As usual the Federal Budget contains many changes to the tax law and to its compliance regime. This year the changes which relate to the Government strengthening the laws to counter fraudulent phoenix company activity.
These particular changes are aimed at activities undertaken by some directors who have their company intentionally accumulate tax debts over a period, then liquidate the company before personal liability attaches to them so that neither the company nor the director has to pay the debt. The directors usually get the benefit of this process either in money taken from the company by way of fees, or (in one case we are currently examining) by way of lower costs charged to associated companies.
The business of the company is then continued through another corporate entity which is usually controlled by the same director or a close relative, but is free of the debts of the previous company. Sometimes this transfer of business will be done in the form of a sale of the existing business at a price well below the amount of the debts that the director is trying to avoid. This usually occurs in low capital asset businesses where a fair value of the assets transferred is minimal.
The budget highlights certain changes to the legislation that are designed to give the ATO more power and opportunity to combat such activity and to collect taxes from the company or its directors. From 1 July 2011the following provisions should become active.
1. The debts that form part of a claim against a director under the director penalty regime will be extended to include superannuation guarantee amounts. This has the effect of making directors personally liable on the expiration of the time limit contained in the director’s penalty notice for their company’s failure to pay employee superannuation on time and provides one mechanism for collection of those debts.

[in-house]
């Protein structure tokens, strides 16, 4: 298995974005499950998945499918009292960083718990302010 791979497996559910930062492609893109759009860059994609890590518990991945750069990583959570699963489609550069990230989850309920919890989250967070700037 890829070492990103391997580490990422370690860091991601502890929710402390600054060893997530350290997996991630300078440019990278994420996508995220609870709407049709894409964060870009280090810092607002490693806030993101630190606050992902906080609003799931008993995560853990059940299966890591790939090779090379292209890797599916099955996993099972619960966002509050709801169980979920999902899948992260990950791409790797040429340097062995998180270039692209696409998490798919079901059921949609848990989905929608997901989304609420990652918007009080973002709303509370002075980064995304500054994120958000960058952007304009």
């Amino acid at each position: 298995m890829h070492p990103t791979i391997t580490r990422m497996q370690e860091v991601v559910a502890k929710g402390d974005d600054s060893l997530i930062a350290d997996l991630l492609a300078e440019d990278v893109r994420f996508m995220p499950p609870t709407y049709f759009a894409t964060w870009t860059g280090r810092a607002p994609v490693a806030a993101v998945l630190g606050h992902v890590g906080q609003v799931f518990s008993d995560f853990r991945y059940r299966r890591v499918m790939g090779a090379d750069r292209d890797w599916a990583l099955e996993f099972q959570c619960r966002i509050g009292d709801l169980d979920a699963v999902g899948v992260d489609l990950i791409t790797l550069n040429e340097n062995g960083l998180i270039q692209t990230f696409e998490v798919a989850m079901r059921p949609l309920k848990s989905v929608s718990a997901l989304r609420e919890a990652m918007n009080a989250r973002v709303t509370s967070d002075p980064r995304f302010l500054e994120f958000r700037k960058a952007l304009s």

Interestingly, outstanding GST debts were originally to be included in the amendments, but were removed.
2. Currently the Australian Taxation Office (ATO) has to issue a director’s penalty notice (DPN) before it can ‘commence proceedings’ against directors personally to collect the penalty amounts. The DPN provides a 21 day period for directors to take some action to avoid liability. We have mentioned these provisions in recent articles.
The amendments will give the ATO the power to commence recovery against directors for a penalty without providing the 21 day grace period under the DPN. This will apply for unpaid company liabilities (that would normally be included in the DPN) and that remain unreported after three months of becoming due. Given that these are amounts that have specifically been deducted from employees wages etc, directors should be aware that the amount is reportable and payable to the ATO and when.
We realize that our article on ‘Deemed Insolvency’ in our March 2011 newsletter has no direct correlation with this provision, but it is interesting that other people also see the non-payment (and in this case, non-reporting) of tax over a period of months should be a trigger for collection activity beyond what needs to be proved.
Effectively directors will have to keep tax debts reported and paid or be proactive in solving a company’s debt issues – their tax debts problems at least – within the first three months or face potential collection proceedings.
3. In some cases directors (and some other parties) will not be able to obtain credits for tax withheld in their individual tax returns where the company has not paid the withheld amounts to the ATO. This effectively puts the director and the company onto a cash basis in relation to these amounts at least. It is a ‘don’t pay can’t deduct’ policy.
We will have to wait to see the wording of the legislation when it is passed to determine exactly how these provisions will apply.